New measures to end FGM on International Day of Zero Tolerance

The Government has announced a series of new measures aimed at bringing an end to female genital mutilation in the UK…

The measures to better protect women and girls at risk of female genital mutilation include:

  • £1.6 million for the next stage of the FGM prevention programme that will improve the NHS response
  • a new national system to allow clinicians to note on a child’s health record that they are potentially at risk of FGM
  • new mandatory recording requirements for GPs and mental health trusts requiring them to record FGM incidence by October 2015. This follows a requirement already in place for NHS acute trusts
  • improved training for frontline health workers on how to communicate sensitively with patients about FGM, through new e-learning sessions launched by Health Education England
  • £2 million for a new national programme backed by Barnardo’s and the Local Government Association that will create a highly specialised team of skilled social workers with extensive experience of working with those at risk of FGM

To mark the International Day of Zero Tolerance for Female Genital Mutilation, the government is hosting a conference bringing together FGM survivors, health professionals, charities and law enforcement. This conference follows the first global summit on this issue which was hosted by the Prime Minister last year to mobilise domestic and international efforts to end female genital mutilation within a generation…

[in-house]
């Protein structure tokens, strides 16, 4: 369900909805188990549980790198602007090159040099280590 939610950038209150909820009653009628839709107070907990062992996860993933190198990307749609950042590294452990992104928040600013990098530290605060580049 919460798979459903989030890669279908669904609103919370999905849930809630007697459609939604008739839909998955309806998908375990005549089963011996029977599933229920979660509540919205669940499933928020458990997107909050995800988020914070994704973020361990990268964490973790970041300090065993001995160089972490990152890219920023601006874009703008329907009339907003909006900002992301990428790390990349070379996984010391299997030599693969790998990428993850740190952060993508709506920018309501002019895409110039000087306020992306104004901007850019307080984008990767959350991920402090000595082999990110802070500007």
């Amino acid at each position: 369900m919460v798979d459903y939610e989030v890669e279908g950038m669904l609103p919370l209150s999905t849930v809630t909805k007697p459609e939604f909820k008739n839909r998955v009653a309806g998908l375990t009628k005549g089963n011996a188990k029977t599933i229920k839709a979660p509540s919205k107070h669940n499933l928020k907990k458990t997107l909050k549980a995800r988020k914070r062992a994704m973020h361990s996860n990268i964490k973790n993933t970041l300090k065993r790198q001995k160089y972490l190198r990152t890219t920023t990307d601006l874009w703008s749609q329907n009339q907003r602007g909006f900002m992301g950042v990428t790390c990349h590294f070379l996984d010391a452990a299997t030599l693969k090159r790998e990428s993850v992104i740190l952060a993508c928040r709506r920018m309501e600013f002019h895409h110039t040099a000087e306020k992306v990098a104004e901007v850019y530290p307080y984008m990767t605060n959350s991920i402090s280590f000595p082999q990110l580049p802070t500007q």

Supporting this work is an important part of the government’s commitment to ending FGM in the UK for good.
The new health commitments will mean the NHS is better placed to recognise the warning signs of FGM, so health professionals and other services can better target resources and services to areas of highest prevalence.

Health workers will be able to mark potential risk of FGM on a child’s health record to make sure other clinicians can be made aware of the need to protect them throughout childhood. There will be new guidance for the NHS, with the new system starting from September 2015.

Improved reporting on incidence of FGM means that data will now be gathered from acute trusts, mental health trusts and GPs. The Health and Social Care Information Centre will publish figures quarterly, as well as in an annual report. The data collection will be far more comprehensive than that currently collected in just NHS acute trusts, and will include the family’s country of origin.

The new scheme led by Barnardo’s and the LGA will help establish practical community outreach programmes in 10 areas across the country, to shift attitudes and behaviour towards better prevention of FGM. They will include tailored community based workshops to change cultural attitudes and psychological support for survivors. It is being funded through the Department for Education’s Innovation Programme


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